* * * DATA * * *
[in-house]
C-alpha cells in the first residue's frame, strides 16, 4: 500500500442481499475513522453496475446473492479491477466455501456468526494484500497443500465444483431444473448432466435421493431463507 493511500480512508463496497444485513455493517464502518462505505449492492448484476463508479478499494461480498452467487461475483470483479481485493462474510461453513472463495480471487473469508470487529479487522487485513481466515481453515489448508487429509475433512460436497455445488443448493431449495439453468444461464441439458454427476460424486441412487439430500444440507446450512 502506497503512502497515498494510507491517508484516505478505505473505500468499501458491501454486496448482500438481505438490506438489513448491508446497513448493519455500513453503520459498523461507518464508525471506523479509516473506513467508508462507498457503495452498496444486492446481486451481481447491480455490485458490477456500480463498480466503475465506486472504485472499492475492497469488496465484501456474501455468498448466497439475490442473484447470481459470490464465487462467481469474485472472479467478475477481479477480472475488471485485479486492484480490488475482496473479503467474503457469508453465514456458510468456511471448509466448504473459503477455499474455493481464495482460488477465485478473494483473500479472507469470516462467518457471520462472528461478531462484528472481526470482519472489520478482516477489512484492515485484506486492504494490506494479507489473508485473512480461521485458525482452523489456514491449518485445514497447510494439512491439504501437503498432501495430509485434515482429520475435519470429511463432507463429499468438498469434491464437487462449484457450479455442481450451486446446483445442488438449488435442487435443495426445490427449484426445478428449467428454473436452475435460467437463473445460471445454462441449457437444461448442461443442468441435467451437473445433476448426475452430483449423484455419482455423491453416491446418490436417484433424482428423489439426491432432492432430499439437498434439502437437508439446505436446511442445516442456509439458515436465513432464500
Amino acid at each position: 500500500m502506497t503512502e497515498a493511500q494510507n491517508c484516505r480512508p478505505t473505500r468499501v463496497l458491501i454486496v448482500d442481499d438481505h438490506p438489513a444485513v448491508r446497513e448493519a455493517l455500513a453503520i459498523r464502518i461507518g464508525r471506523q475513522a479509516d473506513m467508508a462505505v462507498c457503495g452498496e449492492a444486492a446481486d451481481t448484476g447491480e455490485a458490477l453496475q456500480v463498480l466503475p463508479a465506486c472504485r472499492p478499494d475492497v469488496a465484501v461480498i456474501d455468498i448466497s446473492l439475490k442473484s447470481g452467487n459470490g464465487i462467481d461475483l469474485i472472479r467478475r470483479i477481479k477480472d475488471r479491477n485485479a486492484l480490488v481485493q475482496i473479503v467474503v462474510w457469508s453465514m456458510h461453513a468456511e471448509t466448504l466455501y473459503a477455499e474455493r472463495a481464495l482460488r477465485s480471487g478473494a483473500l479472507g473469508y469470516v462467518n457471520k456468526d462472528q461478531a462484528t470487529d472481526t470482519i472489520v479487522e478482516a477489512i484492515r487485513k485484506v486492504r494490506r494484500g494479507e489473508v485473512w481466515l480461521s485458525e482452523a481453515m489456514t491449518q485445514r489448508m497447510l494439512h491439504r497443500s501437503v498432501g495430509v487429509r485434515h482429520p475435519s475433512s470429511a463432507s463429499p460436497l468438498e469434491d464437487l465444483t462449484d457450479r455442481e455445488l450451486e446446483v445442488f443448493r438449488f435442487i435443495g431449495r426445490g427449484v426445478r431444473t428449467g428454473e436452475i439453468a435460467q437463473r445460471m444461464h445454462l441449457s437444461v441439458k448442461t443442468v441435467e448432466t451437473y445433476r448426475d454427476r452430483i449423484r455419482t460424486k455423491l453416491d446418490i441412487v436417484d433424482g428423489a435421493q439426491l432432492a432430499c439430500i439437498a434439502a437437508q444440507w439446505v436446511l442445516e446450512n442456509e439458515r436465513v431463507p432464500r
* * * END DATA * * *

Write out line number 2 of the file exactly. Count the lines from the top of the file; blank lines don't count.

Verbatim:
C-alpha cells in the first residue's frame, strides 16, 4: 500500500442481499475513522453496475446473492479491477466455501456468526494484500497443500465444483431444473448432466435421493431463507 493511500480512508463496497444485513455493517464502518462505505449492492448484476463508479478499494461480498452467487461475483470483479481485493462474510461453513472463495480471487473469508470487529479487522487485513481466515481453515489448508487429509475433512460436497455445488443448493431449495439453468444461464441439458454427476460424486441412487439430500444440507446450512 502506497503512502497515498494510507491517508484516505478505505473505500468499501458491501454486496448482500438481505438490506438489513448491508446497513448493519455500513453503520459498523461507518464508525471506523479509516473506513467508508462507498457503495452498496444486492446481486451481481447491480455490485458490477456500480463498480466503475465506486472504485472499492475492497469488496465484501456474501455468498448466497439475490442473484447470481459470490464465487462467481469474485472472479467478475477481479477480472475488471485485479486492484480490488475482496473479503467474503457469508453465514456458510468456511471448509466448504473459503477455499474455493481464495482460488477465485478473494483473500479472507469470516462467518457471520462472528461478531462484528472481526470482519472489520478482516477489512484492515485484506486492504494490506494479507489473508485473512480461521485458525482452523489456514491449518485445514497447510494439512491439504501437503498432501495430509485434515482429520475435519470429511463432507463429499468438498469434491464437487462449484457450479455442481450451486446446483445442488438449488435442487435443495426445490427449484426445478428449467428454473436452475435460467437463473445460471445454462441449457437444461448442461443442468441435467451437473445433476448426475452430483449423484455419482455423491453416491446418490436417484433424482428423489439426491432432492432430499439437498434439502437437508439446505436446511442445516442456509439458515436465513432464500